Friday, May 25, 2001
'Our Lady' Protests Planned
By Morgan Lee
Journal Staff Writer
In the wake of the decision to keep an image of a scantily
clad Virgin Mary on display in Santa Fe through October, state museum officials
now are promising to reconsider how they treat sensitive subjects, while local
and national critics of the image are scheduling prayer vigils.
Current rules governing the Museum of New Mexico system's
Sensitive Materials Committee address only how to handle sensitive Native
American materials. By the committee's own admission, it was left ill-equipped
to address all the concerns raised about "Our Lady." The image by
Alma López is derived from the robed, bowed Virgin of Guadalupe but
depicts her wearing a swimsuit of flower petals. It's now on display at the
International Museum of Folk Art.
"We had found that our current policy was too narrowly
based on (the Native American Graves Protection and Repatriation Act) and
that a broader base of issues needed to be addressed," Committee Chair
Anita McNeece wrote in a letter introducing final recommendations on Lopez's
work. Documents became available this week when a decision to leave the work
on display and close the larger exhibit "Cyber Arte" early was announced.
A pioneer in repatriating sacred Indian objects, the Museum
of New Mexico which oversees the folk art museum and several others
in Santa Fe confronted new religious issues after "Our Lady"
"This is the first instance of outsiders claiming legitimate
concern and authority over the disposition of another individual's and community's
material," committee member and conservator Dale Kronkright advised his
colleagues in a written message before the recommendation was made. "In
that sense, the committee's consideration of these issues is a very recent
The committee's recommendation to leave "Our Lady"
on display earned criticism from Diocese of Santa Fe Archbishop Michael Sheehan.
Catholic parishioners, strongly critical of Lopez's work, have reserved the
folk art museum parking lot Saturday, posting the requisite $1,050,000 in
liability insurance coverage for use of state property.
The prayer vigil starts with a march across Santa Fe from
Our Lady of Guadalupe Parish. Henry Casso of Albuquerque said the rally will
concentrate on rededication to the Virgin Mary and "reparation from major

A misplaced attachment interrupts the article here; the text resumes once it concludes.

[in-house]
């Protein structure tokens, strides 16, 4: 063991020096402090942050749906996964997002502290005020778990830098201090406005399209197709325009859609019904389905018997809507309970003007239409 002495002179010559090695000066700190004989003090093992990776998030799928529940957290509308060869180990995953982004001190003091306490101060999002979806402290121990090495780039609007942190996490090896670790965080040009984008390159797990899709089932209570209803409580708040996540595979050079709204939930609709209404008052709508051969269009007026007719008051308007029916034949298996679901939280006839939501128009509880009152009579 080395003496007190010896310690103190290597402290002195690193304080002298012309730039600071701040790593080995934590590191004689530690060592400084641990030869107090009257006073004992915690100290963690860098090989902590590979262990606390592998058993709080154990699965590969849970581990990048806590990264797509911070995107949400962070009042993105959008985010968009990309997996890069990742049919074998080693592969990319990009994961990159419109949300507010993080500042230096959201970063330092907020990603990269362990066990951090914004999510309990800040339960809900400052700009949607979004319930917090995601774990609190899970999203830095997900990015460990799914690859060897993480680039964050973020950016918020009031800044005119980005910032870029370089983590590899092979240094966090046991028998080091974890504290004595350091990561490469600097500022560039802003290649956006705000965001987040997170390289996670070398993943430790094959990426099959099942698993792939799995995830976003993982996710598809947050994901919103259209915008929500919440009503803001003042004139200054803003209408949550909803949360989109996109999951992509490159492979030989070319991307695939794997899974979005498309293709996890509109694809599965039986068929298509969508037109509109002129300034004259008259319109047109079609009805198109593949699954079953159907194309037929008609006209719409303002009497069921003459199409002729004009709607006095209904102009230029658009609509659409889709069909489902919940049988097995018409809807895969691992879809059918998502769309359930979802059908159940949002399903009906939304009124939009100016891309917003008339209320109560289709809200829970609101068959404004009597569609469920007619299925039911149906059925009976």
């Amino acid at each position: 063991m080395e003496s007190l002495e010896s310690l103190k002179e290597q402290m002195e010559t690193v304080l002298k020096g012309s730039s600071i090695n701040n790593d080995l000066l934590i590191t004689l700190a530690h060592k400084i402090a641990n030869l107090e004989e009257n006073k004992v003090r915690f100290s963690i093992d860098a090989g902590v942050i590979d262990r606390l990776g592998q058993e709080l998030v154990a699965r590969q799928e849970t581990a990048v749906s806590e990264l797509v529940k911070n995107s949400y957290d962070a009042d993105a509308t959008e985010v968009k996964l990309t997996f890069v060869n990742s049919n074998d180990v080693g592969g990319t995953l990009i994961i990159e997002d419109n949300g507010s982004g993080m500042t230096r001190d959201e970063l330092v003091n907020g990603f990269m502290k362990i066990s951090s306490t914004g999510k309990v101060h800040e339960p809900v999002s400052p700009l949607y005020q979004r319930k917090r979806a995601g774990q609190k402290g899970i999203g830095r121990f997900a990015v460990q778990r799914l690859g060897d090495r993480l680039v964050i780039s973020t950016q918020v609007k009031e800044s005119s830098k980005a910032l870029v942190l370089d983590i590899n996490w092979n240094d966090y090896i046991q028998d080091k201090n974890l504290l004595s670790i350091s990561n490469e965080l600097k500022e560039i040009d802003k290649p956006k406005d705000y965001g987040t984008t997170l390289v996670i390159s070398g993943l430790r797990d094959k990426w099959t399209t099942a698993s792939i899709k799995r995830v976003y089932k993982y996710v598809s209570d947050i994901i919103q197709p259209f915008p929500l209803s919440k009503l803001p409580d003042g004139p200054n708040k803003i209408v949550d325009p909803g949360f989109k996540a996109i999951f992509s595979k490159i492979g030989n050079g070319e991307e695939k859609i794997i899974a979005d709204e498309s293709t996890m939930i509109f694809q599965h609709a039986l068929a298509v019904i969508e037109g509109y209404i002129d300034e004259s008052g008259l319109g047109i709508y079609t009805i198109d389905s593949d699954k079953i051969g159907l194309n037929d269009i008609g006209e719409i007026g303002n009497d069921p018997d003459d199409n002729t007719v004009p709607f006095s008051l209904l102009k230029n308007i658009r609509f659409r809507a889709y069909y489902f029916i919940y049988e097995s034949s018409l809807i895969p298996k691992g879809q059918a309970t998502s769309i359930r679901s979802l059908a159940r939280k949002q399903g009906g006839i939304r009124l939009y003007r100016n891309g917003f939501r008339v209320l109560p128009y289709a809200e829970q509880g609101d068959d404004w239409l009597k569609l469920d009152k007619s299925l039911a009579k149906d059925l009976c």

offense to the mother of God under our Lady of Guadalupe."
Organizers of a similar prayer vigil in June hope to attract
visitors from across the country.
The parking lot has been reserved on June 30 by America Needs
Fatima, the Pennsylvania-based campaign responsible for a deluge of more than
12,000 postcards protesting the display of "Our Lady."
Flip through a thick bundle in a box full of cards and the
postmarks lie scattered across the country Cleveland; New York City;
Portland, Maine; Wausau, Wis.
"We've led many other protests before," said Robert
Ritchie, director of America Needs Fatima, part of the Catholic lay group
American Society for the Defense of Tradition, Family and Property, headquartered
outside York, Pa. "This one really has hit a sensitive point in the soul
The American Society for the Defense of Tradition, Family
and Property's mother chapter was founded in Brazil in 1960 by Plinio Correa
The American society was founded in 1974 "in response
to growing moral corruption in our country" and "to oppose the socialistic
and communistic movement in our country and our world," Ritchie explained.
The organization's Internet site catalogues past boycotts and publicity campaigns
against a public museum in New York, media and educational programs addressing
gay lifestyles, flag burning and national abortion policy under the Clinton
"We're in frequent contact with people in (the Santa
Fe) area that are protesting this and are extremely impressed with the dedication
and enthusiasm that has been demonstrated by local Catholics," Ritchie
said. "They've reacted better than other Catholic communities."
Ritchie said the June 30 event will be peaceful and law abiding.
Recent protests by Santa Fe groups have deposited garbage inside the Museum
of International Folk Art.
Sensitive Materials Committee Member Tom Chavez, who also
is director of the Palace of the Governors, objected this week to local residents
who took their complaints to the media and the streets before talking to the
museum, in acts of "bad faith" negotiations.
The Sensitive Materials Committee recognized the strong feelings
provoked by "Our Lady."
"The image has come to symbolize all challenges to faith
in a secular world," the committee stated in a four-page commentary attached
to its formal recommendation. "The image has become a focus for passionate
rededication of religious faith through protest."
Copyright 2001 Albuquerque Journal